I will go on record as saying I don’t think an The Office reboot needs Carell to work. I like the later seasons despite their flaws and uneven story telling. Give me a new group of characters I’d give it a try. More than anything though I just want to see a good new network comedy. A format that is fast disappearing. More than ever it seems comedies now are just half hour dramas. Give us not what we deserve NBC give us what we want.
Via lifehacker – I’m not sure what this says about my aspirations as a parent, but one exciting thing about my kid getting older is that we can now watch more TV together. We’ve been finding more shows to get into as a family—when it’s time for MasterChef Junior, for instance, the three of us will stop what we’re doing immediately, migrate to the sofa, snuggle up under a blanket and get ready to watch a group of tiny home cooks dazzle us with their culinary creations. Television viewing now feels more like real bonding time rather than please-sit-here-and-watch-this-animated-drivel-so-I-can-get-stuff-done time.
A genre we’ve recently added to our TV queue is silent films. I first read the recommendation on Reddit—parents noted how great some of the classic comedies are for children. Charlie Chaplin films. Buster Keaton’s stunt-driven masterpieces. Anything with Laurel and Hardy. Kids are drawn to these shows because the stories are relatively simple and told purely through physical theater—they can dive right in without much context. Many are shorts, so they’re ideal for those with limited attention spans. And since there’s little or no dialogue, the films force kids to build their imaginations. Their brains must fill in everything that isn’t spoken—what the characters are feeling, why they made certain decisions and what they’re hoping will come next. Parents can also add in their own prompts and dialogue, making the whole viewing experience surprisingly interactive.
With my five-year-old daughter, we started with Modern Times, Charlie Chaplin’s 1936 silent-talkie hybrid about a factory worker who subjected to being a cog in the grinding wheels of the Industrial Revolution. It’s absurd fun—I figured the kid might check out because the film is in black and white, but she didn’t. She couldn’t take her eyes off of Chaplin, and chuckled at his antics for a good 45 minutes. Throughout the show, I read the written words that would appear, and it kind of felt like we were moving through an interactive book. At one point, she astutely noted: “Mom, this movie isn’t silent at all—there’s music.” She was right. It was neat to notice together how music can make things feel more exciting. When it was finally time to turn off the TV, she asked, “Can we watch more of that show later?” We can and we will.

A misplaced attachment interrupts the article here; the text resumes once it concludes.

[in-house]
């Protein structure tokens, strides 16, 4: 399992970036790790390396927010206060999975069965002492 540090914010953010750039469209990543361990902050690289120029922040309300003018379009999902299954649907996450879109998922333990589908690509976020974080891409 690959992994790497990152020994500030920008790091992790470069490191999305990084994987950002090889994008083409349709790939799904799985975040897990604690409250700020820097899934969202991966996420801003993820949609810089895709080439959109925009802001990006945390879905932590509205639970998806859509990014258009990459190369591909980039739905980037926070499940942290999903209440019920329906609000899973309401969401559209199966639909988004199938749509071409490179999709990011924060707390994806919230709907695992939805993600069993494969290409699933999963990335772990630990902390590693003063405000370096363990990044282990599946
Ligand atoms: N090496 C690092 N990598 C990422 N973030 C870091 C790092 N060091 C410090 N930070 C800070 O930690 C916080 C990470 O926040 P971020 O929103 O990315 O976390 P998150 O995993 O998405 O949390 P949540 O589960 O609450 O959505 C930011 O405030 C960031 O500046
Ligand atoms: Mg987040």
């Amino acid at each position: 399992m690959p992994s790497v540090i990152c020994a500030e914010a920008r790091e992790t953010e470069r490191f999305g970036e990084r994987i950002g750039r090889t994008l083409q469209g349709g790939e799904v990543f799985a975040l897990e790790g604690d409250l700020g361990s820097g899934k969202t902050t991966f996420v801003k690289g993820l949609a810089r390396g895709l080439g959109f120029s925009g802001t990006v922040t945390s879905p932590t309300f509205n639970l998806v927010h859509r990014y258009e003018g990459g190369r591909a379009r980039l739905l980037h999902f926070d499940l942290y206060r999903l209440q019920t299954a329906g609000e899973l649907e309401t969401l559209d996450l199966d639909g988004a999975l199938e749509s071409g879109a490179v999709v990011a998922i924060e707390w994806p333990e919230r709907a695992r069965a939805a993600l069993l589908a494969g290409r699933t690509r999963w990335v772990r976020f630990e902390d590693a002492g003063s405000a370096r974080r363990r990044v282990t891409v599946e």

As some viewers have pointed out, it’s important to guide kids through the adult themes that can appear throughout these old silent movies—some films show smoking, drunkenness, vandalism and theft. There was an early scene in Modern Times when I thought to myself, “Yeah, that is definitely sexual harassment in the workplace,” and murmured to my kid, “Should we chase people who do not want to be chased?” (She replied “no.”) That said, I think it’s great to give your kids an appreciation of the dying artistry, flaws and all. A cool thing about watching these films now is that there’s all sorts of behind-the-scenes content that you can also show your kid if they’re curious—for instance, you can see how they filmed with famous rolling skating scene in Modern Times (it’s so neat!).
As a kid born in the 80’s I have a fond connection to video games. I spent hours playing games at The Gold Mine, Circus Circus and Skateway.
It was there, on some bland weekend, I stumbled across a game that to me didn’t seem wildly better than anything else I played that day. It was a tiny upright console with a smaller screen than most. It was Violent. It was bloody. It was Mortal Kombat. More than anything I was curious because it was a new fighting game. I had always like Street Fighter but was terrible at. Dropping a few quarters in I though this will be different. I picked the blue ninja. My first fight was against some robo guy.
Less than 3 minutes later it was over. I lost. Moved on. They game did nothing to stick with me. At least until the storm came after. Outrage over blood, fatalities. Violence. How could my generation be entertained by such filth? Why couldn’t my generation be entertained by things my parents grew up with? You know. Like westerns. Those fun family rooms where white guys gunned each down and slaughtered the native people. That was real, family entertainment.
I tried Mortal Kombat a few more times over the years but nothing after 3.
I bring this up because yet again video games are being drawn into a debate they shouldn’t be. Being scapegoated in the wake of another national tragedy. Decades of studies have been done. The facts remain. There is no provable link between video games and real world violence.
As a father I’ve already started debating my sons gaming future. I’m leaning away. Not because of violence, but health and social issues. I want a child that is healthy, wants be outdoors and be with his friends. Will he play games ? They are unavoidable and I’ll want to play with him. It will be monitored and family time, but always a treat not a babysitter.
Please let’s focus on real problems. Not scapegoats.
It’s Oscar season, if that excites you first off what’s wrong with you? Second you need to meet the Storino sisters. The family has a yearly Don’t Call Me Oscar contest that are great. This is a much better spend of time then actually watching the Oscars.